Cryptocompliance 101: Enhanced Due Diligence For Cryptocurrency Business Explained

Cryptocompliance 101: Enhanced Due Diligence For Cryptocurrency Business Explained

Protecting your business from financial criminals, fraudsters, and regulatory scrutiny isn’t a one-and-done task. As we’ve detailed throughout our 101 blog series, good cryptocurrency compliance is a day-to-day responsibility.

In a recent post, we talked about one of the foundational daily compliance practices for cryptocurrency MSBs: Know Your Customer/Customer Due Diligence (KYC/CDD). Knowing who your customers are and their purposes for doing business with you is a fundamental feature of good compliance.

Related: KYC/CDD For Cryptocurrency Business: A Simple Explainer

But not all customers (and not all transactions) are created equal. As you monitor your customers, you will start to notice patterns over time.

Some customers will engage in behavior that signals a higher risk of money laundering or terrorist financing. These customers may execute transactions more frequently. Others will exclusively purchase or sell large amounts of cryptocurrency.

There is another level of oversight to be applied to customers who pose a higher risk to your institution. It is called Enhanced Due Diligence.

We’re continuing our series of cryptocompliance 101 posts to help cryptocurrency business owners understand the regulatory landscape, its nuances, and what steps need to be taken to strengthen their compliance.

Today’s topic is Enhanced Due Diligence (EDD). In this post, we will:

  • Explain what EDD is in detail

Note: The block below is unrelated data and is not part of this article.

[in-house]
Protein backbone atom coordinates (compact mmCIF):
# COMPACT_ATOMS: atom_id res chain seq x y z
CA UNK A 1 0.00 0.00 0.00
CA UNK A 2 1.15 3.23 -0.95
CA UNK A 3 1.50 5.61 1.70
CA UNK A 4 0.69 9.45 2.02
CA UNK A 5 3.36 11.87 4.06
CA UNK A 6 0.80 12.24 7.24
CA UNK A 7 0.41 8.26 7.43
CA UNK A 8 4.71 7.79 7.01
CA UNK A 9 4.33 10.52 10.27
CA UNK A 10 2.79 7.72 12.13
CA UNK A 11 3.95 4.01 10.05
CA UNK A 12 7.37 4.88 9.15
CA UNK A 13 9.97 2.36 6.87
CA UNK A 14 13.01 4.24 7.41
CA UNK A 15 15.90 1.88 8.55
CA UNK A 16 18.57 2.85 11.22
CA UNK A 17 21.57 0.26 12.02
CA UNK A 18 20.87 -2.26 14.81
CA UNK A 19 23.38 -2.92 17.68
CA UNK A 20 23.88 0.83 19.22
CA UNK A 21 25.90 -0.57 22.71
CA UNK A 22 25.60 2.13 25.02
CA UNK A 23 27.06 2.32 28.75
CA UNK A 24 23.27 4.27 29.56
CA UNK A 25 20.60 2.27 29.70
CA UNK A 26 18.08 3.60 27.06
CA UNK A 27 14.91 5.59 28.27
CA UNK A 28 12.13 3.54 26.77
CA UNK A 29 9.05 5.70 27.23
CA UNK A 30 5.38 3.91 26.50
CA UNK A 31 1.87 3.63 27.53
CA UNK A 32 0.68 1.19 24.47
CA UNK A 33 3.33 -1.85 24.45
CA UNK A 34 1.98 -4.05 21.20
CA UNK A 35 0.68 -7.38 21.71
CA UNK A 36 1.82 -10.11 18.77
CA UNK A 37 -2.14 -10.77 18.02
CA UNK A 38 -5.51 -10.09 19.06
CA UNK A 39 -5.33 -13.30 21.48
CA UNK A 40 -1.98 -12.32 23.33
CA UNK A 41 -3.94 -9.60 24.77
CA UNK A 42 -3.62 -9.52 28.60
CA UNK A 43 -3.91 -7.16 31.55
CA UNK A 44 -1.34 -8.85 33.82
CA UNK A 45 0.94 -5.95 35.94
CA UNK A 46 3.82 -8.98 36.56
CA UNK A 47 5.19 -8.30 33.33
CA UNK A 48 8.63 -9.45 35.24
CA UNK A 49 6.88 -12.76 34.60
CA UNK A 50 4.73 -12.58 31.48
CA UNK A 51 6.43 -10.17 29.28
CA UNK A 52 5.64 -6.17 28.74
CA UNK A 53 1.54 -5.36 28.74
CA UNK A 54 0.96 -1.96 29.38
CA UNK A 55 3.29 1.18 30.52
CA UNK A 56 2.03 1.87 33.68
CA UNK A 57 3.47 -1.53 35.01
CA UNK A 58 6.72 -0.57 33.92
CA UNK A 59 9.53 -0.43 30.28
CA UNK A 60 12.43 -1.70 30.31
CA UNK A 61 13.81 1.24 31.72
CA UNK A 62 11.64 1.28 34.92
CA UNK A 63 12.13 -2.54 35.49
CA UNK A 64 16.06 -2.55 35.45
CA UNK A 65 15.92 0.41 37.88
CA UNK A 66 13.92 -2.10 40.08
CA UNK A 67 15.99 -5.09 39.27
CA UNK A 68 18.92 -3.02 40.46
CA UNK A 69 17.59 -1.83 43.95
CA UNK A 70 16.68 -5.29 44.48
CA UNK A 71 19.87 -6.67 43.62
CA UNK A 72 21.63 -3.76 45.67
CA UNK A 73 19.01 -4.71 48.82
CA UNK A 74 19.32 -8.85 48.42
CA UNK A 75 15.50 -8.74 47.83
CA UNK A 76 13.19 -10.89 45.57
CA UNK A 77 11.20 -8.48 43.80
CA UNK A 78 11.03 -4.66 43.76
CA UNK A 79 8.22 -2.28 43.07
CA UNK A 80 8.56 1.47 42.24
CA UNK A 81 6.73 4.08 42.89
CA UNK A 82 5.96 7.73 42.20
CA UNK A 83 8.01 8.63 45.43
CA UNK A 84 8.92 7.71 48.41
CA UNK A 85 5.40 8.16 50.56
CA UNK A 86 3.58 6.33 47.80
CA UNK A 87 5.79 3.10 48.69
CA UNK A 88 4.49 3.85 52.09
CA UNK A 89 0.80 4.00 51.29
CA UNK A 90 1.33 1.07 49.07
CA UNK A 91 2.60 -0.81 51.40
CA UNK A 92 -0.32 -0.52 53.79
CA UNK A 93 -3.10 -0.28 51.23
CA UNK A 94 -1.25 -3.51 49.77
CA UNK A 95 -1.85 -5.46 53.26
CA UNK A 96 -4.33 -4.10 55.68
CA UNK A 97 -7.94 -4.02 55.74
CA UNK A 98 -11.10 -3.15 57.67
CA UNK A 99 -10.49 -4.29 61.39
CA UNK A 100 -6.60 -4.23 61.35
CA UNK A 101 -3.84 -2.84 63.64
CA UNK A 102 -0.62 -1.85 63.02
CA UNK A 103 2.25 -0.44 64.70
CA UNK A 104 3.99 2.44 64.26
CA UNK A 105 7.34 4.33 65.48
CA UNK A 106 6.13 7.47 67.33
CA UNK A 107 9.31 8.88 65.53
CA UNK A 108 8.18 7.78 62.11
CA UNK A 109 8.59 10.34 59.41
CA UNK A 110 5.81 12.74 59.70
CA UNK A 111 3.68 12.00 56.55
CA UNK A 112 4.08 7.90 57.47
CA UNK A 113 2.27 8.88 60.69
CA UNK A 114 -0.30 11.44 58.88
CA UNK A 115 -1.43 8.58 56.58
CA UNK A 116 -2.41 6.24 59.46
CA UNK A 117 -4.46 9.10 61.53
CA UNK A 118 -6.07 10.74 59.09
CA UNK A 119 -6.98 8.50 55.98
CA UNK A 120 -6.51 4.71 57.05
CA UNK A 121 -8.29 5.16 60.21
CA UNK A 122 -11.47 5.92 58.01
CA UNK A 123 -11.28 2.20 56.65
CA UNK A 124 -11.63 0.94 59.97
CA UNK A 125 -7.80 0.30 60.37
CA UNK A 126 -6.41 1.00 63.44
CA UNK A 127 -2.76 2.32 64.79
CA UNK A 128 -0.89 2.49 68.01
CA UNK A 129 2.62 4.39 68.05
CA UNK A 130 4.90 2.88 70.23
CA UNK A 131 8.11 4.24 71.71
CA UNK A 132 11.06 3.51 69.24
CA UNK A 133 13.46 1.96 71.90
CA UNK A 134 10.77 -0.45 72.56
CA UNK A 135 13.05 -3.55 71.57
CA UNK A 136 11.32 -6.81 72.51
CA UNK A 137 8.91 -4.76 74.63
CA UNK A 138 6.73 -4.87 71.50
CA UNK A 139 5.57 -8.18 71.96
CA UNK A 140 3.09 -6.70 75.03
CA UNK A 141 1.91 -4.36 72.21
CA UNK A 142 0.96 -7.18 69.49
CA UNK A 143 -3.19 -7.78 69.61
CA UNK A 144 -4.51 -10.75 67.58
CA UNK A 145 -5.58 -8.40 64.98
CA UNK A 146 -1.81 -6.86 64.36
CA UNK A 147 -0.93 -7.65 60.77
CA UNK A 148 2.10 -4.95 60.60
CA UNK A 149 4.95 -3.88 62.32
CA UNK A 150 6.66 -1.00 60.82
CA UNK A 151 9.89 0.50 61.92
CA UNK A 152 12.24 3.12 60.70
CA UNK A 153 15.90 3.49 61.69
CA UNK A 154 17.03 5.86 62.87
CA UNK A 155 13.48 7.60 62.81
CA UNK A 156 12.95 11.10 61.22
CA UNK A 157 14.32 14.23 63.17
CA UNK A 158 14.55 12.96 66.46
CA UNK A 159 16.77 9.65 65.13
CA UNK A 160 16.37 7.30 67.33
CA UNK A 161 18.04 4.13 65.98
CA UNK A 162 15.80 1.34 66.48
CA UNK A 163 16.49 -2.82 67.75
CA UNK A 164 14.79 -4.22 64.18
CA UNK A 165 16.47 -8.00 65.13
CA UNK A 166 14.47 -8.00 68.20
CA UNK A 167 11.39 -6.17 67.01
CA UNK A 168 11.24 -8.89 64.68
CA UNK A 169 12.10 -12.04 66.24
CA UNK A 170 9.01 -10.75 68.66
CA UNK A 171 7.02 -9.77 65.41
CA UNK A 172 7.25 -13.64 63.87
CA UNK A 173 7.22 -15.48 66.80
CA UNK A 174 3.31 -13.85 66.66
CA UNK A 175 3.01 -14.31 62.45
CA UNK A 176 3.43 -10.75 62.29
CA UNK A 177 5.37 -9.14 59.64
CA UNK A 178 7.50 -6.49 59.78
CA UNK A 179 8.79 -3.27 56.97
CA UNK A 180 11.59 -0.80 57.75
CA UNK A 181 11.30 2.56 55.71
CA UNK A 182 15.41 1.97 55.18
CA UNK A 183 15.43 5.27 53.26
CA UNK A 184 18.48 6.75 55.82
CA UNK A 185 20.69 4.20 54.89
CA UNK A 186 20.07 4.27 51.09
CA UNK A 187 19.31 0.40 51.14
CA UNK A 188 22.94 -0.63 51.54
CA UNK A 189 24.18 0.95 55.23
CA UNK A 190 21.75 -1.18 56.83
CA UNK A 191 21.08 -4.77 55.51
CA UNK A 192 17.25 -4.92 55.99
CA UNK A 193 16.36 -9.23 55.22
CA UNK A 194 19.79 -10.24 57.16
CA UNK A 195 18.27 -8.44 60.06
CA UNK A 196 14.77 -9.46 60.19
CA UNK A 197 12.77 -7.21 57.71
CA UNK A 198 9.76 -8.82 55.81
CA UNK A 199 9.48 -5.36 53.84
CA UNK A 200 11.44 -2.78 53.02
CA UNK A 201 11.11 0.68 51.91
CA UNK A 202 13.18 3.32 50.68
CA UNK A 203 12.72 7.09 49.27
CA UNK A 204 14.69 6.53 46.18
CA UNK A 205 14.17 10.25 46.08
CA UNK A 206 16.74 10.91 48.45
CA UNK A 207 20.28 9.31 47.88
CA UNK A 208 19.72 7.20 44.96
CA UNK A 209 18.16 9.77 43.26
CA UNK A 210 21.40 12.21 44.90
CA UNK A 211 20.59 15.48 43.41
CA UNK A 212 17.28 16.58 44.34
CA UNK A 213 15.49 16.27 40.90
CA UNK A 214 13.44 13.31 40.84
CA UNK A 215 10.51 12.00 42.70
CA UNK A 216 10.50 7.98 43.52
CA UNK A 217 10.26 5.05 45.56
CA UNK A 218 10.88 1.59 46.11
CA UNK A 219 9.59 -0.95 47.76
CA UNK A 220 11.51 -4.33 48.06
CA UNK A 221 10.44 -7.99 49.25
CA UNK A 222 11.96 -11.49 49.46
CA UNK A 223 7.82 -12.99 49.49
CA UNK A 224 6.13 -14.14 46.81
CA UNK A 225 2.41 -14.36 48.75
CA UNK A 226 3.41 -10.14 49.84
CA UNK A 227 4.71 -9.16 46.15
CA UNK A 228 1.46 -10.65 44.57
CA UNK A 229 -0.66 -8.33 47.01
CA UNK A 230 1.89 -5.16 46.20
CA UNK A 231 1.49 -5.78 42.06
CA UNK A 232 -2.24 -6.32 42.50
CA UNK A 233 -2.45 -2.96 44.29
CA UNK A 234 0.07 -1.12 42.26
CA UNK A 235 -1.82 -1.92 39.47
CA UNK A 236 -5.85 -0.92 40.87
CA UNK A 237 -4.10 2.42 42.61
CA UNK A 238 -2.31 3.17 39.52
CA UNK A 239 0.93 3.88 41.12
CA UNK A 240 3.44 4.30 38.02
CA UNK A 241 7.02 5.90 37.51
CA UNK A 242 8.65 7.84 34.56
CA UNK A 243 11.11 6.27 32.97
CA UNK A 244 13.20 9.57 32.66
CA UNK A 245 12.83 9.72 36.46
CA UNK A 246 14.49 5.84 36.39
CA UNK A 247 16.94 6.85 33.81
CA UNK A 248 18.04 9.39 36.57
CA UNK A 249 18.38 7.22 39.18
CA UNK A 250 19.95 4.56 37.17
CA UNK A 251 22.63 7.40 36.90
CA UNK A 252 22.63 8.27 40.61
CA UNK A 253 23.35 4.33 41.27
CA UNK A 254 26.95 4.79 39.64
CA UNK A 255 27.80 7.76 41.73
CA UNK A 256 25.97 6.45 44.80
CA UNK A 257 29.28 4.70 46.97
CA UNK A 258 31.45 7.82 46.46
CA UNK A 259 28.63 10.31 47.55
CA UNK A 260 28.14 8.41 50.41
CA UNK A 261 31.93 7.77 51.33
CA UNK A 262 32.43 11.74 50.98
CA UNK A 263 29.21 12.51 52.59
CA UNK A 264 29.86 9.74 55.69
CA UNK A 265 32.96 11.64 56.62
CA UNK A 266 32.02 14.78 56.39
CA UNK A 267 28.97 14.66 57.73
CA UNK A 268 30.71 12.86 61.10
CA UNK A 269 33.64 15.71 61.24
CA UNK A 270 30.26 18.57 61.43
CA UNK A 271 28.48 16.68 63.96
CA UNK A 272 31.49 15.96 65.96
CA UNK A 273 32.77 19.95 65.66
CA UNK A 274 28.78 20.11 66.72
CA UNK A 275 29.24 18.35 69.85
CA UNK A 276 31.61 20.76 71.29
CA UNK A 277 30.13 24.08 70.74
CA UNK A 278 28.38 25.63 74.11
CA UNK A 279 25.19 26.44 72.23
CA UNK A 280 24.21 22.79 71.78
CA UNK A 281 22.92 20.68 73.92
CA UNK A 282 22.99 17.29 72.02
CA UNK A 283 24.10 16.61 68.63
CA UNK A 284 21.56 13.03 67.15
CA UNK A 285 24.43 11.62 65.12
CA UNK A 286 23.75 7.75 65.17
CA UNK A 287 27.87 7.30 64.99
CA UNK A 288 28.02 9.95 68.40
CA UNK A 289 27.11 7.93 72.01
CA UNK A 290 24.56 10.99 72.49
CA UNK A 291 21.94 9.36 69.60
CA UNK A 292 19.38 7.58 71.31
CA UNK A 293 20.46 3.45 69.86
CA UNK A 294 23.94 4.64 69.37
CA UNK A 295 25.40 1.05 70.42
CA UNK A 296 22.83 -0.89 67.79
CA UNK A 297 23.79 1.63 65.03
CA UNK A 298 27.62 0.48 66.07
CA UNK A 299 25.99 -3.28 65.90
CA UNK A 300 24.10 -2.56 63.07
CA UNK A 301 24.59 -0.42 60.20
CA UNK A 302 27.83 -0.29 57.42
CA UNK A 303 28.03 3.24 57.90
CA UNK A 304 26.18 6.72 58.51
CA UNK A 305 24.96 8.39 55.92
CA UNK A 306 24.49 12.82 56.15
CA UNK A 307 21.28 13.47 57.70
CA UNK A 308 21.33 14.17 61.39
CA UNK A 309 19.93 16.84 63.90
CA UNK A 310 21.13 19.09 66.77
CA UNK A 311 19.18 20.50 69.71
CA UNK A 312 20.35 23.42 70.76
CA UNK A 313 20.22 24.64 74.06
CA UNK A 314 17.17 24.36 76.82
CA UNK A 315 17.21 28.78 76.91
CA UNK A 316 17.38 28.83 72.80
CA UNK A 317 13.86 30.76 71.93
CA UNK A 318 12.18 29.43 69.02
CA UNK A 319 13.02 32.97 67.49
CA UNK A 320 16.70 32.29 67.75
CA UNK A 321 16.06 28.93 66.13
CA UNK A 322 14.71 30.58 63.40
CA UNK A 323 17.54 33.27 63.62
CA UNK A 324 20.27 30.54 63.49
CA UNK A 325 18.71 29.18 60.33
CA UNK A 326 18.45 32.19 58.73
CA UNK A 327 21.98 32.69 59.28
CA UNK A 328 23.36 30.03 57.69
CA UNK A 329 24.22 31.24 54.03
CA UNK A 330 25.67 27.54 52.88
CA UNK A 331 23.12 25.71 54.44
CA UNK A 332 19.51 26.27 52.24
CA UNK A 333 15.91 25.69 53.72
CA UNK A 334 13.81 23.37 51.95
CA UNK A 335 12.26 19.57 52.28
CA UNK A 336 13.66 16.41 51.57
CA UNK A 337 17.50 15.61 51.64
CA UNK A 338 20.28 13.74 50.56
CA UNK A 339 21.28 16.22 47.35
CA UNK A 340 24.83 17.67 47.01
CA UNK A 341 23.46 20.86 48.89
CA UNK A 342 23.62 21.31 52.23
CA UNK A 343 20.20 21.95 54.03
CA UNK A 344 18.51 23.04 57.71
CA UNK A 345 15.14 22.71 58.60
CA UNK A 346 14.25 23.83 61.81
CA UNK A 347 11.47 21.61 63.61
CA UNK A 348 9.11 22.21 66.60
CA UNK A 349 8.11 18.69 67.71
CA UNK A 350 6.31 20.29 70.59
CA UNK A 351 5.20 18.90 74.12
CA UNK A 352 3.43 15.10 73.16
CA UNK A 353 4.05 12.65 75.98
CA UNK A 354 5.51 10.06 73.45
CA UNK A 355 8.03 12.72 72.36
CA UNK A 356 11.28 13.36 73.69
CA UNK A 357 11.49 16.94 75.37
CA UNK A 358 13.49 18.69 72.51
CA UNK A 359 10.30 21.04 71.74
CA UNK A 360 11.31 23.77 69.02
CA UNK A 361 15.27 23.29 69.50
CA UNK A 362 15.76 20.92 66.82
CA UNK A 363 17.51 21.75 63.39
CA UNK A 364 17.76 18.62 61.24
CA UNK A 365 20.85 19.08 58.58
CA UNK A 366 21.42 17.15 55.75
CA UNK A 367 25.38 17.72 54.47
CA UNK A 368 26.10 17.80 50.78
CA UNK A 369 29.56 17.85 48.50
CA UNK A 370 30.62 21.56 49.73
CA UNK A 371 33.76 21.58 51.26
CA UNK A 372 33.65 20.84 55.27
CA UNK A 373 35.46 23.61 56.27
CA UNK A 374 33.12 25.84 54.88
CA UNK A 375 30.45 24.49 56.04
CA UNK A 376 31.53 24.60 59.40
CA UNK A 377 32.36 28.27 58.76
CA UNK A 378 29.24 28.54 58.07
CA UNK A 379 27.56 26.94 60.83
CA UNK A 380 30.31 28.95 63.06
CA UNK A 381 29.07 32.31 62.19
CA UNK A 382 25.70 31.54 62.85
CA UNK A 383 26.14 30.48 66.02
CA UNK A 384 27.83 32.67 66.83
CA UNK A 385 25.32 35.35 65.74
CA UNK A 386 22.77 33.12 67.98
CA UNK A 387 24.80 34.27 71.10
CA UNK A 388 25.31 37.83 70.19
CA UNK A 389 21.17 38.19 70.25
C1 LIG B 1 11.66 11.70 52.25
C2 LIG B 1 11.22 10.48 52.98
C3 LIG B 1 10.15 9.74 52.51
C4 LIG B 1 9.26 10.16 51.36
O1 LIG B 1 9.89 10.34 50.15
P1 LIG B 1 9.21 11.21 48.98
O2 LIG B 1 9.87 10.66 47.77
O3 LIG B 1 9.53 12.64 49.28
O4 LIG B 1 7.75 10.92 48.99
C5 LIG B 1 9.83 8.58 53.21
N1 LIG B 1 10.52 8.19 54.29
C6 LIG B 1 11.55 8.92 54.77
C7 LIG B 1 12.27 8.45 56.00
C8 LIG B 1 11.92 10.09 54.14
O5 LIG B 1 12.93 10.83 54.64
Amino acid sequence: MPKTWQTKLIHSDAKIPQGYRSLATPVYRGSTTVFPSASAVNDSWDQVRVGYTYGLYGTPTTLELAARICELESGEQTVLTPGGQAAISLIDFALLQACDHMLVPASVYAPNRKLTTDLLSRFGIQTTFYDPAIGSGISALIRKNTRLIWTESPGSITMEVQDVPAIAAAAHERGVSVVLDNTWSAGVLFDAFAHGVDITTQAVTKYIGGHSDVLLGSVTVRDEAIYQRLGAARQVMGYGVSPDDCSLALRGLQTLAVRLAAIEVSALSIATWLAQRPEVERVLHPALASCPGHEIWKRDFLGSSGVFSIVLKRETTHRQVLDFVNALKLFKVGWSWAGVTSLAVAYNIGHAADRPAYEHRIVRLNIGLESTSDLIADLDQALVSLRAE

• Answer questions about what kind of customer behavior should trip an alert for EDD review
  • Explore how cryptocurrency businesses can implement EDD practices into their compliance program.

Let’s get started!

What Is Enhanced Due Diligence (EDD)?

EDD is a procedure for monitoring and reporting customers or customer transactions that pose a higher risk of money laundering or terrorist financing to the institution (i.e., you, the business owner).

This might sound similar to what we covered in the KYC/CDD post. Indeed, the two are related. Just as KYC/CDD procedures were developed as a best practice to comply with Bank Secrecy Act (BSA) regulations, EDD creates an extra layer of compliance with the BSA and FinCEN, and thus, more protection for business owners like you.

In short, think of EDD as an extension of KYC/CDD for higher-risk customers and transactions.

Importantly, new guidelines issued by FinCEN in 2016 (implemented May 11, 2018) require financial institutions to obtain something called “beneficial ownership information” from customers.

What this means is that financial institutions must collect yet more information from customers to determine not just who the customer you’re dealing with is, but whether that customer is merely executing business on behalf of another entity or individual, or the “beneficial owner.”

Think of the beneficial owner as the “true” owner of the account; it is the person or entity that actually benefits from doing business with you.

Because this new rule requires financial institutions to collect more information from customers, financial and compliance professionals have grouped it under EDD to differentiate from, and also enhance, regular CDD procedures.


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Remember that strong cryptocurrency compliance takes the conservative approach of mimicking traditional financial compliance due to a lack of regulatory clarity on cryptos. Because of this, it might sound like EDD is for rarified exceptions that you’re not likely to encounter much in your business.

On the contrary, EDD is as essential a feature of strong compliance as anything else we have covered, and given the inherently heightened risk cryptocurrency poses for money laundering and terrorist financing, robust EDD is absolutely critical.